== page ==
RAC Cars News


British automotive tastes changing

By raccars Published

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Recent research into the best selling brands and models of car in Britain over the last decade has shown just how fast moving and ever changing the auto industry has become.

There are a number of factors driving the change, not the least of which is the increase in the price of fuel. More than two and a half million cars were bought in Britain in 2004, of which a far larger proportion were from the luxury and sport segments than last year's 2.25 million - however the price of petrol at that time was about 80p per litre.

Instead, these days buyers are opting for more SUVs and city cars, with a market share expanding by an amazing 122% over the decade. However, the modern SUV is more of a crossover, as these tend to be significantly less thirsty than the rugged, heavy SUVs of ten years ago.

In 2004, cars in the supermini class were the best-sellers, accounting for 839,604 unit sales, followed by small family cars at 729,690 sales. SUV sales were at 179,439 units and the fourth most popular class of car, while city cars languished in eighth with sales of 36,171. Luxury cars were behind them with 13,620 units sold.

By 2013, superminis were still at the top of the league with unit sales of 813,092, and again followed by small family cars but, with 588,402 unit sales, these accounted for a lower percentage of total sales. SUVs have moved up to third place with 248,003 unit sales and while city cars have only moved up one place to seventh, unit sales are more than double the 2004 rate, at 80,377. The luxury sector is still the smallest selling segment, but unit sales have dropped dramatically over the decade to 8,346.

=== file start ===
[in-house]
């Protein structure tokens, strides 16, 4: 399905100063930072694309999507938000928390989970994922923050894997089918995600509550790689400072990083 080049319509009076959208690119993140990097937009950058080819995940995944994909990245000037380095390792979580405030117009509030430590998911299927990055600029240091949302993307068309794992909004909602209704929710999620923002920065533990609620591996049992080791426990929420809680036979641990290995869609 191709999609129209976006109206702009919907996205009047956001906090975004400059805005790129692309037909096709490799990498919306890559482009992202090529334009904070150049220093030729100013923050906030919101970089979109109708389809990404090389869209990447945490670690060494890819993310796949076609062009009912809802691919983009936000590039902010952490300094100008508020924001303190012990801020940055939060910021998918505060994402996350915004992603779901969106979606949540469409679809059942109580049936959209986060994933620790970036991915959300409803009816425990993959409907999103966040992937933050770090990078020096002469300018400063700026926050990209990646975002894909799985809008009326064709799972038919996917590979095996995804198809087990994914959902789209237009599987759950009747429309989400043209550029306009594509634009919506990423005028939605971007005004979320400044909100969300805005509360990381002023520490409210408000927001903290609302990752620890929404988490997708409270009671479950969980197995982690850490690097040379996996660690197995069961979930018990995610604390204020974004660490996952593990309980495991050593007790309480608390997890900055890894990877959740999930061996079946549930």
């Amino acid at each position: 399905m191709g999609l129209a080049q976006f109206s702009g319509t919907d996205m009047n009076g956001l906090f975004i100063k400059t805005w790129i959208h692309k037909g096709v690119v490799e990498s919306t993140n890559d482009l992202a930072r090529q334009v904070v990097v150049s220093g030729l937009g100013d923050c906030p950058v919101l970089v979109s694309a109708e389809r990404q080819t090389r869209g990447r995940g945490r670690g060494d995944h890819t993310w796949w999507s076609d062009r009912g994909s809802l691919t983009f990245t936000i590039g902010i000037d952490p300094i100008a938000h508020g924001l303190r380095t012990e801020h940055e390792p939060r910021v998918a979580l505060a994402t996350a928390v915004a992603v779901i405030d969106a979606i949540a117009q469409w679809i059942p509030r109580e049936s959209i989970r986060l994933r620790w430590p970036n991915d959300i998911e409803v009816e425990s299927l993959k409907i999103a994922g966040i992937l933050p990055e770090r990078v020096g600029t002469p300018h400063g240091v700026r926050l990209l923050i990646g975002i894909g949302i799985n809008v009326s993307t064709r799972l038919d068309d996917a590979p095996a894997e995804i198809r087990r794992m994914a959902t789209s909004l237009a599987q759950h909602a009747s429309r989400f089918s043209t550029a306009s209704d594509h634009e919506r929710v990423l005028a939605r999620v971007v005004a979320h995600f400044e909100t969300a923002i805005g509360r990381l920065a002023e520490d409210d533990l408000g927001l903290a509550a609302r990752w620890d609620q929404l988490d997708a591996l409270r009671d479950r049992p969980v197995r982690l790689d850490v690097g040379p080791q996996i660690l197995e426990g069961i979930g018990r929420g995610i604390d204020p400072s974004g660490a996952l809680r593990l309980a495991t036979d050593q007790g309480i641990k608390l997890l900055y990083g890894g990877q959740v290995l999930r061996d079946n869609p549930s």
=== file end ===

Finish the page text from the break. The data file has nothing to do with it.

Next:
Similar changes have been noted not only in the kind of cars Brits are buying, but also the brands in favour. By far the biggest growth in market share has been seen by budget brand, Kia, whose sales were 33,419 units in 2004 compared to 72,090 in 2013 - that's an increase of 115.7%. The Korean brand's sister company, Hyundai, has experienced similar growth - unit sales of 37,611 in 2004 went up to 76,918 in 2013 for a 104.5% increase.

However, another budget brand, Proton, saw similar changes to its sales figures but in the opposite direction, losing 98.8% of sales - 1,754 units in 2004 down to a distinctly pathetic 20 units last year. Even the more established brands have fallen out of favour, with both Renault and Subaru sales dropping by about three quarters since 2004.

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